When he walked in the church door for the first time in Ars, France, St. John Vianney begged God when he prayed, “My God, make the sheep entrusted to me come back to a good way of life. For all my life I am prepared to endure anything that pleases You.” Having relied upon the 400 books in his nineteenth century personal library, and his total commitment to spending time before Jesus in the Tabernacle, St. John Vianney admitted 41 years later, “If I had known when I came to the parish of Ars what I would have to suffer, the fear of it would certainly have killed me.” In the twenty-first century, posterity will record that we are kindred spirits of this holy priest with the current circumstances which are flourishing like a swarm of killer bees: looseness in morals, a spirit of unbridled lust, the power of money, greed of possession, the allure of pleasures of the senses, a thirst for pleasure, too great an esteem for technological advancement, and the temptation to despair. From Hollywood to Wall Street to Capitol Hill, news reports are ubiquitous of those who are entrusted with authority in our culture of failing the ultimate test of leadership: to be consecrated in truth. From his daily experiences in the confessional, St. John Vianney received an unmistakable picture of the terrible havoc that plagued folks who desperately wanted to be friends of the Galilean. St. John Vianney, a kindred spirit for our generation who can help us in the Third Millennium, often reminded souls that “God is quicker to forgive than a mother to snatch her child from the fire.” When many are turning their eyes and minds to Christians today for answers in our upside-down world, this Bicentennial Anniversary Novena is a tremendous opportunity to meet the desired goal of God for his children: Christian perfection.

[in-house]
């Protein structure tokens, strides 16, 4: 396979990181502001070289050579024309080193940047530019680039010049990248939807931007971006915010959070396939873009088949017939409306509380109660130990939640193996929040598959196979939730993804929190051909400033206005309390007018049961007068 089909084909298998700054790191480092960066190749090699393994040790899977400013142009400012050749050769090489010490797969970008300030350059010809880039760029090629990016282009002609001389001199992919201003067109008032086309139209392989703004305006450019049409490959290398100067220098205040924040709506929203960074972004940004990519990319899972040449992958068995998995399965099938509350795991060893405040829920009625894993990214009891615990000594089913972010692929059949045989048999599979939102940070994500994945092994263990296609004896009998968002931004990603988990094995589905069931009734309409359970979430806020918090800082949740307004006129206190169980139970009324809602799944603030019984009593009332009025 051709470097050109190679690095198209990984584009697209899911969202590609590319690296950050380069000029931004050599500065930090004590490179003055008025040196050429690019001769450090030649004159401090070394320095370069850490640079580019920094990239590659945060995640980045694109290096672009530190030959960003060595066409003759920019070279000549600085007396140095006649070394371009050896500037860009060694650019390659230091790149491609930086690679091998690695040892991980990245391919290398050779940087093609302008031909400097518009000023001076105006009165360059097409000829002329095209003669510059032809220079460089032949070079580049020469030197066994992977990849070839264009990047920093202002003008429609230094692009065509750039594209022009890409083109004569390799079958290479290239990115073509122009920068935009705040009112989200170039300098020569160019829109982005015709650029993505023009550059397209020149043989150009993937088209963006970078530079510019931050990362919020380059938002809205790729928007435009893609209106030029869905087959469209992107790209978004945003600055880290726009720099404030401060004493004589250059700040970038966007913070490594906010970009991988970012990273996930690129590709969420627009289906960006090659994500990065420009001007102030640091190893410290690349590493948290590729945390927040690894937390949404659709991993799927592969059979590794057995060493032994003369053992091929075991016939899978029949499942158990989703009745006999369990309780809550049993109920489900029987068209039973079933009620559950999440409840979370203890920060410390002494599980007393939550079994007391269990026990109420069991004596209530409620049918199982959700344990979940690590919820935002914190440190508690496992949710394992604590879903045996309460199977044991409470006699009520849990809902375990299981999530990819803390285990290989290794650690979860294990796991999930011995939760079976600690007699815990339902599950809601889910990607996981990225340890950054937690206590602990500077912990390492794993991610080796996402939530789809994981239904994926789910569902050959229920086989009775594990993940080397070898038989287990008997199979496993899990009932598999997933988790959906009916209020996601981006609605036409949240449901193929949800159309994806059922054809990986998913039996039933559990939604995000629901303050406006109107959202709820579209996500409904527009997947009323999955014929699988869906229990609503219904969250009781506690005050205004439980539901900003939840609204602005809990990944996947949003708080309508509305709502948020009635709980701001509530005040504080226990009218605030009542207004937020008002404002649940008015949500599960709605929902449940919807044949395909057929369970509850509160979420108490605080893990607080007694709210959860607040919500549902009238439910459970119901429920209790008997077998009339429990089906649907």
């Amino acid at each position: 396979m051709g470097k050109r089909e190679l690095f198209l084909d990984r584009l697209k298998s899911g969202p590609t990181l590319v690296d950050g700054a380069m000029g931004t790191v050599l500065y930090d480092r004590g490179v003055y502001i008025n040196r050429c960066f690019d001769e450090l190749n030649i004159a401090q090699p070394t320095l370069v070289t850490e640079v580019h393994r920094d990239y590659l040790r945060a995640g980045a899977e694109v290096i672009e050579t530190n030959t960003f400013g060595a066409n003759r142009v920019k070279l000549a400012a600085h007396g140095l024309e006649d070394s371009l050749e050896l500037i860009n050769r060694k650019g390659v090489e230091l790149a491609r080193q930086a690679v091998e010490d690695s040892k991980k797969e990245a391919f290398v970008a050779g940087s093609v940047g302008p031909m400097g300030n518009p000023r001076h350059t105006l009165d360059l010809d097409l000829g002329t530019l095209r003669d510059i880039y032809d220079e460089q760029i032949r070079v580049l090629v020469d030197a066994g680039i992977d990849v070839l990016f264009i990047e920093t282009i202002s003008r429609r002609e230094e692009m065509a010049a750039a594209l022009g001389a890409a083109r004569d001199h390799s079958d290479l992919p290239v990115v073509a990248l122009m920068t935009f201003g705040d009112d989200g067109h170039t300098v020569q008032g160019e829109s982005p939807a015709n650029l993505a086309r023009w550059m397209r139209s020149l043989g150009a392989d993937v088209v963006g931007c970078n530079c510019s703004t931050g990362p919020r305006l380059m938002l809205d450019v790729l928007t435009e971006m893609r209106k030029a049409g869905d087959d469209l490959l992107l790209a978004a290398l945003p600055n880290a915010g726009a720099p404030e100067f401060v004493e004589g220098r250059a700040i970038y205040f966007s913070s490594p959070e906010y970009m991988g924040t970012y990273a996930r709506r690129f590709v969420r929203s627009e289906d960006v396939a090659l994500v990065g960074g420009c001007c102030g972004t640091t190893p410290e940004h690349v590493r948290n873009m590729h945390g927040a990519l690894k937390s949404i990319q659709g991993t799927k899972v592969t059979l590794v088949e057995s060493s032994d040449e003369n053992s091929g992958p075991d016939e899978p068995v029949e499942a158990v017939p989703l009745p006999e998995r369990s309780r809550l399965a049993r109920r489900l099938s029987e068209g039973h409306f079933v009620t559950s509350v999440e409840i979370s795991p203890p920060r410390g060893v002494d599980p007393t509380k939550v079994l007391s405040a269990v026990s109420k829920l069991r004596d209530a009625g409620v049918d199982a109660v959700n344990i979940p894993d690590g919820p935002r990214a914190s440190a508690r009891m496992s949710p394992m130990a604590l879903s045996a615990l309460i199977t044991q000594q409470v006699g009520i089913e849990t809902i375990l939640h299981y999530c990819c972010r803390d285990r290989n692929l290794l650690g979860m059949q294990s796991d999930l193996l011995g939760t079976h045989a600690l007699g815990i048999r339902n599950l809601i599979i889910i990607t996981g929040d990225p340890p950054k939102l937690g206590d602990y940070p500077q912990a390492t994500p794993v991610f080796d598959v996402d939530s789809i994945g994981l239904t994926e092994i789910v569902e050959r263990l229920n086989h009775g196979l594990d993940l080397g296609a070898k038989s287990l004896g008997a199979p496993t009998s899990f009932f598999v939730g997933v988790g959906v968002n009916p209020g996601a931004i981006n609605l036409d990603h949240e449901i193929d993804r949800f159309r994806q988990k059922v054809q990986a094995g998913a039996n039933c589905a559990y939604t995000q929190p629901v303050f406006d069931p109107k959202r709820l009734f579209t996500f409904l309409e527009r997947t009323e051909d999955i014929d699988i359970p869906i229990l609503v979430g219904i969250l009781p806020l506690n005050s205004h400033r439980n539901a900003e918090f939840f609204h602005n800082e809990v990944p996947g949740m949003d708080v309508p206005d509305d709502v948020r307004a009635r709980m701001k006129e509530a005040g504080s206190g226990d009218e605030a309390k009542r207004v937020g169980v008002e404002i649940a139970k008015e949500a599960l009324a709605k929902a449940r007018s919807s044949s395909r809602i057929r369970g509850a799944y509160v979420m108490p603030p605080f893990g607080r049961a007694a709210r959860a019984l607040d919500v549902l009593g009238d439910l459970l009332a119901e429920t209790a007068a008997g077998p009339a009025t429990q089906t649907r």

Some non-Catholics will wonder and ask us, “what is the biblical basis for the Novena?” One of our responses might include a reference to Acts 1:12-14 and the mystery of the Ascension of Our Lord. Our Blessed Lord gives His Apostles the great commission, tells them to return to Jerusalem, and to await the coming of the Holy Spirit. Nine days later the Holy Spirit descended upon the Apostles, which for posterity after Pentecost, was an inspiration to set aside a time of prayer in what became known some time later as a Novena (which derives from the Latin novem meaning nine). The Novena is a pious, spiritual exercise to allow the grace from Jesus Christ to intensify the faith of any individual. It is fundamental to remember that the Novena always is offered in reliance upon the goodness of the Lord, who answers all of our prayers in accord with his divine will. As we prepare for graces to be afforded by God in honor of the Bicentennial Ordination Anniversary of St. John Vianney on August 13, 2015, we are humbled to recall his advice, while initially offered to someone in French, now universally understood as follows, “You do not need many words when you pray. We believe on faith that the good and gracious God is there in the Tabernacle; we open our souls to Him; and feel happy that He allows us to come before Him; this is the best way to pray.”